Proposition 1 will drive funds to fix Texas roads

By Mike Barnett

Texas roads were once the envy of the nation.

Ribbons of highway stretched from Beaumont to El Paso and Brownsville to Amarillo, smooth black asphalt that moved Texas motorists and commerce quickly from here to there. Rural roads were second to none, a web of Farm-to-Market highways that carried crops and livestock to markets to feed a hungry nation.

Something happened. People discovered Texas was a great place to live. They came in droves. 25 million Texans lived here in 2010. Expect 40 million by 2040.

As a result, engineering marvels turned into overcrowded, dangerous byways. Highway use increased 200 percent since the 1970s while highway capacity increased only 19 percent.

Then, a stagnant oil and gas industry revived with new drilling methods. Business boomed and with it came traffic: heavy trucks and a bunch of them, crunching and grinding road surfaces—never meant to handle this load—into treacherous, deadly routes.

Now, the backs of the rural roads in the Eagle Ford Shale in South Texas, once lightly traveled, are broken. Some have been closed. What happened there is spreading west and north, as new oil and gas fortunes are made.

The problem is funding. Or lack thereof. Recent estimates say Texas needs $250 billion over the next 25 years to keep congestion at bay. The Texas Department of Transportation claims they will run out of money by 2016. That’s two short years away.

The main sources of funds for Texas roads are gasoline taxes and vehicle registration fees. Neither has been raised in decades.

There is hope, however. It’s called Proposition 1 and it’s on the ballot in November. If approved, surplus money collected from oil and gas production taxes will be transferred to the State Highway fund. This is not a personal tax. It requires no new debt. It includes no tolls. The Legislature earmarked $1.7 billion a year as a part of this constitutional amendment.

Proposition 1 is not the end-all to our transportation issues. But it’s a good start in paving our way toward a better future.

Our parents and grandparents invested in my generation years ago. One result was a road system that rivaled the best. It laid the path for the prosperous Texas we are so proud of today. We owe it to our kids and grandkids to do the same.

Proposition 1. Vote “Yes” for a bright future Nov. 4.


Mike Barnett

Director of Publications
Texas Farm Bureau
I’m a firm believer that farmers and ranchers will continue to meet the needs of a growing world population by employing equal measures of common sense, conservation and technology.
Follow Mike on Twitter and Facebook.

5 Responses to “Proposition 1 will drive funds to fix Texas roads”

  1. Robert Domitz says:

    The money collected from gasoline taxes has long been diverted from its primary purpose – to fund highways. We need to end these diversions. This does not require a constitutional amendment. All it requires is backbone on the part of our legislators to end the diversions. (of course, there are many who say that “backbone” and “legislator” do not fit in the same sentence. Perhaps they are right…)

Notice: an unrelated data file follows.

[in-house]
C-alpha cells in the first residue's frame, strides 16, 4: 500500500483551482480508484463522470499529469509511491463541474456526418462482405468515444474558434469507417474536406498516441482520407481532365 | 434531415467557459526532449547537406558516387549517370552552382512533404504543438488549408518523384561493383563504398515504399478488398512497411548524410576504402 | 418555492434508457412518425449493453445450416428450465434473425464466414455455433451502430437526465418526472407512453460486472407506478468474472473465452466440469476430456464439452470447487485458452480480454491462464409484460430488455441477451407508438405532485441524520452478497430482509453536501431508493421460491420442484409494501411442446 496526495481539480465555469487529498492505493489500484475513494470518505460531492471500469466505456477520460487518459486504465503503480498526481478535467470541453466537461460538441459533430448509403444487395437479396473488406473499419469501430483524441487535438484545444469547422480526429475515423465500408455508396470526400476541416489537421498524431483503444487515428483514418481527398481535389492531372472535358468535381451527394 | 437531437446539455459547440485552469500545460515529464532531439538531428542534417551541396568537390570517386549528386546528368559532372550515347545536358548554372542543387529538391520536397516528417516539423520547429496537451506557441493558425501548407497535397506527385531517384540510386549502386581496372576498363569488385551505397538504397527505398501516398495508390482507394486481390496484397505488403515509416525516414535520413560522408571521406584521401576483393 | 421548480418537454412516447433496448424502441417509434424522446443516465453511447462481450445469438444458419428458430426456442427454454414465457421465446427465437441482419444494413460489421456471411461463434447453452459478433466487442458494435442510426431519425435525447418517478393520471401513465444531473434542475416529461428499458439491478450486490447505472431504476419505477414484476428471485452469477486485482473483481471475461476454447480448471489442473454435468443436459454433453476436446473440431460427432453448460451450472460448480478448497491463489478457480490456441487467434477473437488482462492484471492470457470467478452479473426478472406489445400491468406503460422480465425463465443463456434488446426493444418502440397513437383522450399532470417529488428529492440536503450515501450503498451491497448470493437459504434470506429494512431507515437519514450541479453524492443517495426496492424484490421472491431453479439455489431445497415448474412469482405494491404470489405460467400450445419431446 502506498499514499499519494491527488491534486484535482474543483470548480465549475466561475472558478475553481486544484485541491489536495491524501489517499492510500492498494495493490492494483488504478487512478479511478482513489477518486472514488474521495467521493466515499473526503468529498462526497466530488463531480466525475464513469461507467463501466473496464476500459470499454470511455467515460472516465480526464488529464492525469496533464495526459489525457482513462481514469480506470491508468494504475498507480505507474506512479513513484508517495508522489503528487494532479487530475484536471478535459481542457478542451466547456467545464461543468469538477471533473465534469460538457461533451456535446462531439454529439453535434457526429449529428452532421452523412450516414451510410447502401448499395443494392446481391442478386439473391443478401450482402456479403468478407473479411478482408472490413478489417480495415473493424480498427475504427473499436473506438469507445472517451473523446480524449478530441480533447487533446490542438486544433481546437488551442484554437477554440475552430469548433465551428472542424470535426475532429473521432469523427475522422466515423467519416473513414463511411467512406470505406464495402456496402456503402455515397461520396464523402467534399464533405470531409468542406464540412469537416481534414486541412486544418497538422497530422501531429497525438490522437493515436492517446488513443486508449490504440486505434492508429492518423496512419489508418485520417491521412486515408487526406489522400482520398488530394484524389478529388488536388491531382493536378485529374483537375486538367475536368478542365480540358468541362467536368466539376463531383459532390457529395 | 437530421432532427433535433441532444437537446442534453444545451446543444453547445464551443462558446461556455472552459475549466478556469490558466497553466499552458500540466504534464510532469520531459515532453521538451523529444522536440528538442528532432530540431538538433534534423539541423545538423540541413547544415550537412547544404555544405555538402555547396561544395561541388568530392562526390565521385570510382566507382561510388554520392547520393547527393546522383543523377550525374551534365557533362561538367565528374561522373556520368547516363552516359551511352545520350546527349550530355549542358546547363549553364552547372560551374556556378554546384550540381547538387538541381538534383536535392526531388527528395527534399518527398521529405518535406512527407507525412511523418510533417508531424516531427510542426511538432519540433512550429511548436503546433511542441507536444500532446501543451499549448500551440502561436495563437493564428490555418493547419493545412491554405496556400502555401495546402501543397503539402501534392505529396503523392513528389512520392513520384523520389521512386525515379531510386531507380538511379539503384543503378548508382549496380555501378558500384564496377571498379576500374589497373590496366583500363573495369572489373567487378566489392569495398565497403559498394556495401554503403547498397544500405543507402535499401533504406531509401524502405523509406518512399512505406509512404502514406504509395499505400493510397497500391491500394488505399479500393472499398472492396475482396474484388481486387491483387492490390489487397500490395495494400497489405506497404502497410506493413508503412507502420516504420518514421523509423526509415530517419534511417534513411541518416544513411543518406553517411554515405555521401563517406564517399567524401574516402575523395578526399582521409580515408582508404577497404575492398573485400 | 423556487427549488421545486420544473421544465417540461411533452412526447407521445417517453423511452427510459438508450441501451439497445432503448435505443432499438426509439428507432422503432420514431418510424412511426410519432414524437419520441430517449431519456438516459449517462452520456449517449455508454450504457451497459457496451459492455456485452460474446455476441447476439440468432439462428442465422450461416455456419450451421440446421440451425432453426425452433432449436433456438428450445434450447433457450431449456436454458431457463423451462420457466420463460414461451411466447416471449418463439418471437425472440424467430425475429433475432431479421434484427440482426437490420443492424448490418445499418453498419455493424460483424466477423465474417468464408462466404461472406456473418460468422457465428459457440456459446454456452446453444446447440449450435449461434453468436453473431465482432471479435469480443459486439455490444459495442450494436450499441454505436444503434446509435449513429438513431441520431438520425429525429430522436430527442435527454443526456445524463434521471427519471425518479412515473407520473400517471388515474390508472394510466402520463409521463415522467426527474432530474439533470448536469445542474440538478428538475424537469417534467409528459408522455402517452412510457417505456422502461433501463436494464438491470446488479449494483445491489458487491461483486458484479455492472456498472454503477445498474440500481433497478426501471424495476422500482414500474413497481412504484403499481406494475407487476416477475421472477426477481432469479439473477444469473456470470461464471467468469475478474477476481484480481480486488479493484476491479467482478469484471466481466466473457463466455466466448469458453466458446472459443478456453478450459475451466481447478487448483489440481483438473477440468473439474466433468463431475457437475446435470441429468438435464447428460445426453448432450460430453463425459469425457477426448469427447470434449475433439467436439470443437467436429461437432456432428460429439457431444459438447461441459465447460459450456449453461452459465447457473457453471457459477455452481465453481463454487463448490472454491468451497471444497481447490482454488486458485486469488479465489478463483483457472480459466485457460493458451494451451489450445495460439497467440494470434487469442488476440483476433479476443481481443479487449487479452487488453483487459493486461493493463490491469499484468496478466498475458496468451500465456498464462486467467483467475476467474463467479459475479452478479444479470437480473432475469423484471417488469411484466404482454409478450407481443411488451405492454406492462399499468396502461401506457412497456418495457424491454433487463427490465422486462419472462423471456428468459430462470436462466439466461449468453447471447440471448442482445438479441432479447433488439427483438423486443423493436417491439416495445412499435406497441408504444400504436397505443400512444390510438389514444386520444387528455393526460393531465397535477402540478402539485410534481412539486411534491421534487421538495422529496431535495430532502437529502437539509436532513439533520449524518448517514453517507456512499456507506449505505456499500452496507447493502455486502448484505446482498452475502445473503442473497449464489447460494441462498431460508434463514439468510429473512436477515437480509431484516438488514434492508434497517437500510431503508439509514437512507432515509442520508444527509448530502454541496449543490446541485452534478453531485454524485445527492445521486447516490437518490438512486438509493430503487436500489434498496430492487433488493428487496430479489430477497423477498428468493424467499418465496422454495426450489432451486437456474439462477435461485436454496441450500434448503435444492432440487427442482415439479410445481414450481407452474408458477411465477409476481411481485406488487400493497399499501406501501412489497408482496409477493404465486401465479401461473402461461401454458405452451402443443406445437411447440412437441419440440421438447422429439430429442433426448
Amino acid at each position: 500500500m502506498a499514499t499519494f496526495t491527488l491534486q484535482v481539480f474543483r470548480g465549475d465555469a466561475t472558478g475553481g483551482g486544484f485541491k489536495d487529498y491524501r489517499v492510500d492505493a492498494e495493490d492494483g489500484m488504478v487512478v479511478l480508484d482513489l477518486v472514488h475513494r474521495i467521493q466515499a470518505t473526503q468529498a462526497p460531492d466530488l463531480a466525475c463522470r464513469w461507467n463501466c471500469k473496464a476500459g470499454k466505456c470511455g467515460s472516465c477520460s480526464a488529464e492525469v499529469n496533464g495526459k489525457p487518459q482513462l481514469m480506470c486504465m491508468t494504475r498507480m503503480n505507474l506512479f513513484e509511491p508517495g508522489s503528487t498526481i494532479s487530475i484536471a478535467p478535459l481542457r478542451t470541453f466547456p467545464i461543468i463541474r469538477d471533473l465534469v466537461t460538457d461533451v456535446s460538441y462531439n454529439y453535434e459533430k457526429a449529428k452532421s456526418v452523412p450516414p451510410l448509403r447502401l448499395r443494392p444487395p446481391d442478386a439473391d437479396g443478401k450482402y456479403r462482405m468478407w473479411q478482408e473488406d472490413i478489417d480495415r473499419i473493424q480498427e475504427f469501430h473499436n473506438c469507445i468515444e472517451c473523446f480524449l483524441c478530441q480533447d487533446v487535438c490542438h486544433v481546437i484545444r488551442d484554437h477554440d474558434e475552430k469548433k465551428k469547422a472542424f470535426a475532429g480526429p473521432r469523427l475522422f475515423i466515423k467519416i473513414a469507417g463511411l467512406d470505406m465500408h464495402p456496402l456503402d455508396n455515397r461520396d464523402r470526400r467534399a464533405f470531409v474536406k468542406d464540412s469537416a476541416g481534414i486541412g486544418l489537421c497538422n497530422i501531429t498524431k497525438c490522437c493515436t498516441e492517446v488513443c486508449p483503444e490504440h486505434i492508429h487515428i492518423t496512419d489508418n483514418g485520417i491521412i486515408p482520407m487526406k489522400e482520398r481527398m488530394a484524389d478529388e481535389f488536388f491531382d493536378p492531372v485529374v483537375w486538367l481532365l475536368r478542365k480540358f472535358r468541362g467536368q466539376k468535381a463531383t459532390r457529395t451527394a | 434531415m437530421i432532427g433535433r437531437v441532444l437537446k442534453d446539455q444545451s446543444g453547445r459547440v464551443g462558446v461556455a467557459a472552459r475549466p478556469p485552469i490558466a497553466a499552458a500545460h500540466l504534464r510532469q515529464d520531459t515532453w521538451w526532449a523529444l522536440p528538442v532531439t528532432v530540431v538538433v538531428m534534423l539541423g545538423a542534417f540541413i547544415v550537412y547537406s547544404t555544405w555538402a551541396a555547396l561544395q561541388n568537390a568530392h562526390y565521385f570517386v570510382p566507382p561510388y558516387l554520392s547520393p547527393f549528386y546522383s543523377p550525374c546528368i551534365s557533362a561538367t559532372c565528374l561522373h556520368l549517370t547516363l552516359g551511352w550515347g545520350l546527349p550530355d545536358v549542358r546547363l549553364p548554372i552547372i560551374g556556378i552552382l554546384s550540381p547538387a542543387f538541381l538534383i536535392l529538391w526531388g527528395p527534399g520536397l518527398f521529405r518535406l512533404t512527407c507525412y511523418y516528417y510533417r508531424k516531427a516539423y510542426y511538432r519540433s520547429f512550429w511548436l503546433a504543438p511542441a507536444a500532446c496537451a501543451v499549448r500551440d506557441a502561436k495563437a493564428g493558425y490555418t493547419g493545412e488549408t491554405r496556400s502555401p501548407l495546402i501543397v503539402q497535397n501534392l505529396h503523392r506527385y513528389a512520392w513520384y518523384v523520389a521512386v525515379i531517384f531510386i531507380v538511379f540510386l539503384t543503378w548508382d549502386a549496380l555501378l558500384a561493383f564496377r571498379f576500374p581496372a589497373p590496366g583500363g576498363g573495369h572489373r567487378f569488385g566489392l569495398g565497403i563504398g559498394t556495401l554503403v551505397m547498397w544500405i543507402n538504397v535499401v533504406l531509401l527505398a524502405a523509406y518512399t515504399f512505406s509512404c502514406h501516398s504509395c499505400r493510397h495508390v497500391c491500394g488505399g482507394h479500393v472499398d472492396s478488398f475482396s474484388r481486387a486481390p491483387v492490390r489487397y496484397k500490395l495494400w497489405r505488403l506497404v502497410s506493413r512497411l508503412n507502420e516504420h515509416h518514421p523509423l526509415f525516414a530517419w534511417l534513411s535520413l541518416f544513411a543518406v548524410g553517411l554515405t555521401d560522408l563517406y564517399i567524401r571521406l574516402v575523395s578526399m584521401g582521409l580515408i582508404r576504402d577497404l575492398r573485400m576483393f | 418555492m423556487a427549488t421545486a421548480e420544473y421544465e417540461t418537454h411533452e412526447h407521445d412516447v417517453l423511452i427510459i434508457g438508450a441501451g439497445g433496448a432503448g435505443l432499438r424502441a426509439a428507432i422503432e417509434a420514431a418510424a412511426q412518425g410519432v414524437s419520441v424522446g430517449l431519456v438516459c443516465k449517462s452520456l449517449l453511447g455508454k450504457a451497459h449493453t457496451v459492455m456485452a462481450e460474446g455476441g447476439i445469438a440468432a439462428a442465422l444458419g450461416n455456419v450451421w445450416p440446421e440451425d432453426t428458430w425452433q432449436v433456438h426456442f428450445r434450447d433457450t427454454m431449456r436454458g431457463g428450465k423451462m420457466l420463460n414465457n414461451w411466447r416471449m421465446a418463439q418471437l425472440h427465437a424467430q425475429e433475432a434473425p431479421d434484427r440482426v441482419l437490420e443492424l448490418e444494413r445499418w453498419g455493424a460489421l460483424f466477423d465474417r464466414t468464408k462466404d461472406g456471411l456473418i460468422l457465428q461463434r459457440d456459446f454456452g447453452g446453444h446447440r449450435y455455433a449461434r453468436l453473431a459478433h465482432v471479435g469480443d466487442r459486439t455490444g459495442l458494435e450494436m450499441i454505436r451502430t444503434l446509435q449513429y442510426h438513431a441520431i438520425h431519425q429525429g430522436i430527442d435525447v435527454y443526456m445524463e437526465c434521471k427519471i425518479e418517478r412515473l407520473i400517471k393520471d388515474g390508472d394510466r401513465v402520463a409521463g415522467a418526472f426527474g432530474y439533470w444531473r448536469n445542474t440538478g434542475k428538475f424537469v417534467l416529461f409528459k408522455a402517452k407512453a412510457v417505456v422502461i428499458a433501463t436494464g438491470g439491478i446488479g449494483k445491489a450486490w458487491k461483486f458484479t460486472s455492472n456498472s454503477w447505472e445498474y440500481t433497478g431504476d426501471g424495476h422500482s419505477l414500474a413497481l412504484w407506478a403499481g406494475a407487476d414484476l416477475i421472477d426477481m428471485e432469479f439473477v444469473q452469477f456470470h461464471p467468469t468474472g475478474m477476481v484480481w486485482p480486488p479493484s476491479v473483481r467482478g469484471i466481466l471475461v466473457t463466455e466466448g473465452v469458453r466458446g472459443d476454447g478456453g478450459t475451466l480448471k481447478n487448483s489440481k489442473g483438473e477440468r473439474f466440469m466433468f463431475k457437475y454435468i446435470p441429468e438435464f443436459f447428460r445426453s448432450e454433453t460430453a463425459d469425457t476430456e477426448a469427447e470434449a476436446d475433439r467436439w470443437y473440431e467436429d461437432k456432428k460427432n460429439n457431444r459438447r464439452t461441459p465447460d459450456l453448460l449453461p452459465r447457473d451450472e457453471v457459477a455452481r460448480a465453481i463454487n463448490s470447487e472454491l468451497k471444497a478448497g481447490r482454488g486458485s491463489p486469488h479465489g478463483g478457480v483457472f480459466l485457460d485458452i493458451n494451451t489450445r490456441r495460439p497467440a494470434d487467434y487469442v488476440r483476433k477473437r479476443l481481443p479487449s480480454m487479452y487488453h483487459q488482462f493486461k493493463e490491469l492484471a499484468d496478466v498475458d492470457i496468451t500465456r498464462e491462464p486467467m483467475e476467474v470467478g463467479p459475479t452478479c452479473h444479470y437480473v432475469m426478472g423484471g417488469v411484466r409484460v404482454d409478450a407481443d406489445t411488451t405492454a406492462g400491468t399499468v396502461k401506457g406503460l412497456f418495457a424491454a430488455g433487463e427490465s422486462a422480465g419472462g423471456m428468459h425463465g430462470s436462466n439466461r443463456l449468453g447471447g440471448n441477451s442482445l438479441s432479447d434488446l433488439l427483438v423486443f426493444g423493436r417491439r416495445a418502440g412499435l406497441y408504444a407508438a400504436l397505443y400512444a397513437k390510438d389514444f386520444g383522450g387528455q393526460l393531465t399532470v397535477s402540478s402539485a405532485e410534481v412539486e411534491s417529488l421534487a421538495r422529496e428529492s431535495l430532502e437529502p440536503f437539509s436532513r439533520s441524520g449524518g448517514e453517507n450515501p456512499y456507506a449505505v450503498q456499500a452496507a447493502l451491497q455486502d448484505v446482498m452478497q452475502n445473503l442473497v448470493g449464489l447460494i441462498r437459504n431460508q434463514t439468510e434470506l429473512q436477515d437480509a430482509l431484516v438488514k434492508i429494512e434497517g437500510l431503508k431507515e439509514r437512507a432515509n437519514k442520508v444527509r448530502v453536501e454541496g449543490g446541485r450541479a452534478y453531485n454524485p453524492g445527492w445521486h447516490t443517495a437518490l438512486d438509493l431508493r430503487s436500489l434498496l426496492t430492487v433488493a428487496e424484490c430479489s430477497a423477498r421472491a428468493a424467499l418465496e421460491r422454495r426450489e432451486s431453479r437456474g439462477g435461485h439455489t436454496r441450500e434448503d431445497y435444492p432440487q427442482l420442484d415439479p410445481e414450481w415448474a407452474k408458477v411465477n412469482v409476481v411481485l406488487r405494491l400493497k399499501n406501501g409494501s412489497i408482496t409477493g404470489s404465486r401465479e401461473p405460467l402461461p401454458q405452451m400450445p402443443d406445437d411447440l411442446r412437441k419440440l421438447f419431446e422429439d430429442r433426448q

Oil and gas are depletable resources. The production taxes and other fees from these resources will someday run out. This is why that money is placed in the “rainy day fund.” This is a stockpile of money that is supposed to be used for emergencies and disaster relief.

    Using this money for roads or education or any other ongoing expense is, to use a medical metaphor, treating the symptoms and not the disease. An alternate view: look at the problems of the states who were dependent upon tobacco taxes to fund programs. As the rate of smoking falls, their income falls, leaving these programs in limbo. Short term fixes are just a way to “kick the can (crisis) down the road.”

    We do not need short term fixes, toll roads, state income tax, state-wide property tax, or other new taxes. We do need stable income sources to fund roads and education. We need to better audit where and how well the money collected by the state is spent.

    • Mike Barnett says:

      And what would those “stable” income sources be?

      • Robert Domitz says:

        One relatively stable source could be the interest and dividends earned by the money in the Rainy Day Fund. (Capital gains, however, should be plowed back in.)

        Small increases in the state sales tax can generate huge returns.

        Professional tax code writers are very good at finding and increasing “hidden” taxes, Let’s leave it to them to come up with some good ideas!

    • Lamar Cossey says:

      I agree with Robert. However, the amendment states the funds will not be used for toll roads. TXDOT has already stated they have a work-around and plan to direct these funds to Greenville to a private corp to take property for a new tollway. The way to stop the skunks from eating the cat food is to cut off source. Greed is rampant in our state legislature and hopefully we will have a new Senate that can get something done. The only roadblock will be the Harry Reid of Texas, Joe straus. We’ve got to replace him with Turner.

  2. Though anyone seldom has anything good to say about LBJ, those good roads you remember were his legacy from his time in Congress, to Texas. We got every bit of our “fair share” (and then some) of funding for road work, especially downstate.

    Our urban congressmen and state legislators have other priorities, these days. Few of them have ever been outside the city limits of the five largest towns in TX. Rural doesn’t fit in their lexicon.

    One thing I’m sure of… Try to impose a mileage tax on Texans and there will be bloody hell to pay. If they could only steal highways in the same fashion they plan to steal my water, uncompensated.

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